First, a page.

January 24, 2019

Content Marketing - Key Theme in Chinese Digital Advertising

By Wei Ying

The expansion of content marketing in China's digital media, particularly the new wave of adoption by midsized to large brand advertisers in tier-4 and -5 cities, dominated discussions at the NewRank Conference in Beijing earlier this month.

The primary takeaway from the Jan. 8-9 NewRank conference, a media and marketing conference focused on new social media and key opinion leader (KOL) platforms, was the upbeat 2019 outlook for content-driven advertising in China. Media platforms including Tencent Holdings Ltd., Phoenix New Media Ltd., Qutoutiao Inc., Beijing Kuaishou Technology Ltd.'s kuaishou.com and Xingyin Information Technology (Shanghai) Co. Ltd.'s Xiaohongshu.com all launched new strategies to attract content providers in 2019, including incentives on sharing advertising revenue and social commerce opportunities. 

Tencent’s WeChat has been China’s leading social media app with more than 1 billion daily active users (DAUs). However, the company’s leaders have been hesitant to monetize the platform via increasing ad loads for fear of diminishing the user experience. Additionally, they have yet to impose revenue sharing-agreements with their top KOL accounts, a potentially lucrative venture. For example, Tang Jie, a GQ China publisher and speaker at the conference, said their WeChat KOL accounts’ advertising revenue was 200 million yuan in 2018 and that WeChat has thousands of other top accounts generating similar revenues.

Tencent representatives at the conference reiterated this sentiment and said their 2019 content plan is to boost its instant messaging app QQ rather than rely heavily on WeChat resources. Despite this, no matter how much Tencent invests in its new QQ content ecosystem with subsidies or free traffic, it does not guarantee migration of users or content providers right away, especially since other new social platforms are more popular with “unique” characters. Xu Danei, founder of newrank.cn and a senior media expert, said quality content provides great opportunities for emerging Chinese companies. “How did Toutiao take away 7% of Tencent’s user time in 2018? Through its content, especially short-video platform Douyin,” he said. “Among all the emerging new platforms I have been watching, Xiaohongshu.com's advertising growth has been the most robust, of course because it creates such as a beautiful lifestyle that so many young people admire.”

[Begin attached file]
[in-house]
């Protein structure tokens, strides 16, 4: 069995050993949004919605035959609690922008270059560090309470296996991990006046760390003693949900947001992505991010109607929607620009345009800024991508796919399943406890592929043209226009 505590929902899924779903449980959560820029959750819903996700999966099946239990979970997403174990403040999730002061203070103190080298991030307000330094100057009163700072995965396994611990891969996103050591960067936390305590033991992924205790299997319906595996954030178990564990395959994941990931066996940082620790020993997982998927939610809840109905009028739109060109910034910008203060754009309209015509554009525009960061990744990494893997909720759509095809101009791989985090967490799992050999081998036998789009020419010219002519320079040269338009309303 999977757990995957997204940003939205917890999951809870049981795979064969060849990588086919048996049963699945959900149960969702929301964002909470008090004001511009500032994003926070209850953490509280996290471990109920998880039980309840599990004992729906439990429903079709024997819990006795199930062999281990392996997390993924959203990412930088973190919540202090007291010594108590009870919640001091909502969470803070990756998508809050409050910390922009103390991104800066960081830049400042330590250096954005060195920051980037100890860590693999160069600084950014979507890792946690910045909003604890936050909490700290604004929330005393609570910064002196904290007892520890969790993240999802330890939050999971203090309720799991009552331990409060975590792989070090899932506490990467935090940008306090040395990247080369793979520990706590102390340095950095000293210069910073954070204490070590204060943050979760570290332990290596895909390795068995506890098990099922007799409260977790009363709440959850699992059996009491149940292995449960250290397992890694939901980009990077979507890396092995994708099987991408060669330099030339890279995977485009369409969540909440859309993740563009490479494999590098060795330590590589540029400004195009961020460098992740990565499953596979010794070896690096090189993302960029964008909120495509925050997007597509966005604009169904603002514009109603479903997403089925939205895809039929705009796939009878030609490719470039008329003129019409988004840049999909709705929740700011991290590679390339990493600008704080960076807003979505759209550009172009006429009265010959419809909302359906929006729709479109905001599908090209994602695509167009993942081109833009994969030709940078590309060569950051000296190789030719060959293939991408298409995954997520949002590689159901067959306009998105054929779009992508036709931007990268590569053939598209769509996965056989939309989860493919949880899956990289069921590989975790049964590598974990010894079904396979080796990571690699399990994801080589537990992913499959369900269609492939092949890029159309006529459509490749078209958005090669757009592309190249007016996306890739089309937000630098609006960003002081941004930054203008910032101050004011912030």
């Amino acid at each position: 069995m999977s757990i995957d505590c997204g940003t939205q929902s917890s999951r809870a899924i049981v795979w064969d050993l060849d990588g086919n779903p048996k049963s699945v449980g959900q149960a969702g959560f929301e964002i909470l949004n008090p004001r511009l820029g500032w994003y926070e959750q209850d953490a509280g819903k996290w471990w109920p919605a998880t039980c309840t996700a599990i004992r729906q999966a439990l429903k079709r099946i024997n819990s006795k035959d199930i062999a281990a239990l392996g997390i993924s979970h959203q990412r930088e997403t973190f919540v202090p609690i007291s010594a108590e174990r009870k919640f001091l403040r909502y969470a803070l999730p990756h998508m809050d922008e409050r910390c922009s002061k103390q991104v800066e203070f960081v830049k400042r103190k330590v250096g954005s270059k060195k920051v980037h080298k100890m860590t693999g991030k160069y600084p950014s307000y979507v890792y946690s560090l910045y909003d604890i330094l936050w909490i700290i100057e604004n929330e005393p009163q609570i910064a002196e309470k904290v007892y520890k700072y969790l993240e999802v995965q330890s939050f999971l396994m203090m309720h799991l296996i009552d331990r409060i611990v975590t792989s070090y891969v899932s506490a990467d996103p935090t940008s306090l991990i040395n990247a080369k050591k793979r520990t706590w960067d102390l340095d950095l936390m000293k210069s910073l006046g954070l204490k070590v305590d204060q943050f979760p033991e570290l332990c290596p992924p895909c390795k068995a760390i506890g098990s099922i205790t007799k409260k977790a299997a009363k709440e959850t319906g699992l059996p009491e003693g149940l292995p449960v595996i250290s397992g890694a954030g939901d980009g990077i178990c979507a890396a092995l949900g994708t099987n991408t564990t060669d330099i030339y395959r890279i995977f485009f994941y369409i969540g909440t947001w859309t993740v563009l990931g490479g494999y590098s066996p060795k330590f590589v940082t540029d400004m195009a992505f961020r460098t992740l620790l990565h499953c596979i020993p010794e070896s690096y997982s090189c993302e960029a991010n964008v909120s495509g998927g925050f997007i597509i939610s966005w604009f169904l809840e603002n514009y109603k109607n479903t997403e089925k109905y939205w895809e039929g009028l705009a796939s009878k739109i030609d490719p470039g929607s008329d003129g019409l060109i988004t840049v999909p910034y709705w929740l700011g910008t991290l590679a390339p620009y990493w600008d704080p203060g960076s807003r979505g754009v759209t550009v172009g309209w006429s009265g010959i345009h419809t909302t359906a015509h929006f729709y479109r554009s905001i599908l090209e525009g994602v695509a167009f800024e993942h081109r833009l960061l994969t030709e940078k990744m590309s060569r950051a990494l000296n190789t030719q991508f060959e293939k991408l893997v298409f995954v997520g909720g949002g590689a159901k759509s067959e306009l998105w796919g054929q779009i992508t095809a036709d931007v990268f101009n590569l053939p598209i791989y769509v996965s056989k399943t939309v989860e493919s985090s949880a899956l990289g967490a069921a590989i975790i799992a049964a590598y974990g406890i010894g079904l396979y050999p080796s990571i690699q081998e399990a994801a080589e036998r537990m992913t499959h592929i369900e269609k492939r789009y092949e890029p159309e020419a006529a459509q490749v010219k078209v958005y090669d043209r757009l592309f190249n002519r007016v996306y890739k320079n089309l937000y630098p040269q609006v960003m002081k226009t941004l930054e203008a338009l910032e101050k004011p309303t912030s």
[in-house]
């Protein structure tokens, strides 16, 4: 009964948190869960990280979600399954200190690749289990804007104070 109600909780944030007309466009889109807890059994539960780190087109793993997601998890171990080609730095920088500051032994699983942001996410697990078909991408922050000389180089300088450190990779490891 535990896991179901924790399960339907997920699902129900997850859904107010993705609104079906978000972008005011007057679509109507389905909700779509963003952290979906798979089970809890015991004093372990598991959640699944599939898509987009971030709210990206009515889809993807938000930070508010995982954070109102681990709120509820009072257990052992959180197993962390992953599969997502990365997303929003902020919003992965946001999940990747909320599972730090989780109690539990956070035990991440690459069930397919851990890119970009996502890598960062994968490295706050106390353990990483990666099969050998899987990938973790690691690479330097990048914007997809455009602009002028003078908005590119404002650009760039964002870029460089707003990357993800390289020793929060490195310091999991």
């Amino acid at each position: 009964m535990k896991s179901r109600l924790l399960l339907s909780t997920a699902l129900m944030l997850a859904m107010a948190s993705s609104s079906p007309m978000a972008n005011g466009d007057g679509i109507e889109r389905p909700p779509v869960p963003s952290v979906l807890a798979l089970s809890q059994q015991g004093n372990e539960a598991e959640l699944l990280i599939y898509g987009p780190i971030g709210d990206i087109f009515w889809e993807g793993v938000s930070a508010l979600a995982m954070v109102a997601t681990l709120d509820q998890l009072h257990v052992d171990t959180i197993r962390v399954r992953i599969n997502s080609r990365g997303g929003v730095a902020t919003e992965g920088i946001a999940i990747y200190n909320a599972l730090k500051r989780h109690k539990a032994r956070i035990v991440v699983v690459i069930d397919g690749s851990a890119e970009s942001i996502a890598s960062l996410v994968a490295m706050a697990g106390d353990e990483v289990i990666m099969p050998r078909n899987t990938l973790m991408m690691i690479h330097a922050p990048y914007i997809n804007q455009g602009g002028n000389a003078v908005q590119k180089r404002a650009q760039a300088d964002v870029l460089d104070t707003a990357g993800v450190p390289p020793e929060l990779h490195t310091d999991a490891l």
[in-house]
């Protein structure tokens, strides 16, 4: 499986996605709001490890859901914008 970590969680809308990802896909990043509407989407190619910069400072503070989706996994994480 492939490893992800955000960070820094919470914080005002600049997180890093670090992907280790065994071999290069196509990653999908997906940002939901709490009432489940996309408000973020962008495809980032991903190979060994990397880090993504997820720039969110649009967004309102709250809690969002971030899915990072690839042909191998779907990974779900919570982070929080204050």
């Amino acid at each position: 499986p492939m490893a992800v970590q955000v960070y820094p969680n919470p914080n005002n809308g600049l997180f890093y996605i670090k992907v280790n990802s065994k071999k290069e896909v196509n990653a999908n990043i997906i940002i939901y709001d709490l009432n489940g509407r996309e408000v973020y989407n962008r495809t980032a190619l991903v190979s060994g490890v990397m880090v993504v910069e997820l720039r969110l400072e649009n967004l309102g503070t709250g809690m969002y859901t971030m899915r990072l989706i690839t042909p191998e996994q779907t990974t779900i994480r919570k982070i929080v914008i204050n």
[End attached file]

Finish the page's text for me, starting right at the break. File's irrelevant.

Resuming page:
For content providers who are interested in sound, they can go to platforms like Shanghai Zhengda Ximalaya Network Technology Co. Ltd. and Ximalaya FM's app. Zhang Yongxu, Ximalaya’s vice president, said their business model does not rely on advertising, but rather on revenue generated from subscriptions, voice books and live-streaming. One of their trial businesses -- radio products of KOLs, celebrities, and leading intellectual property -- had sales of 435 million yuan in 2018, which exceeded their expectation. 

China’s digital consumption has expanded greatly from the generations born through the 1990s and is expected to be further driven by all the potential new users from less developed areas and the senior population. “Generations born after the 1990s have been primary drivers of the consuming power of digital entertainment in China, and they are willing to pay for subscriptions, good content and with high re-shopping rate,” said Zhang Yongxu.  

As for whether China’s internet user growth has hit a ceiling, executives of companies like Qutoutiao and kuaishou.com said no. “’Wuhuanwai’ [fifth ring outsiders, a term referring to people who live outside of Beijing’s fifth ring, referring to rural population in general] will be the incremental user and advertisement dollars,” said Chen Sihui, co-founder of Qutoutiao. “When talking about live-streaming hosts, many people thought they were all look-alike plastic surgery faces selling facial masks. In fact, online users have grown fast and that period is over,” said Yue Futao, vice president of kuaishou.com, “Users are more and more interested in real people and real stories; and many of our KOLs gain good revenue from selling agriculture products they grow.”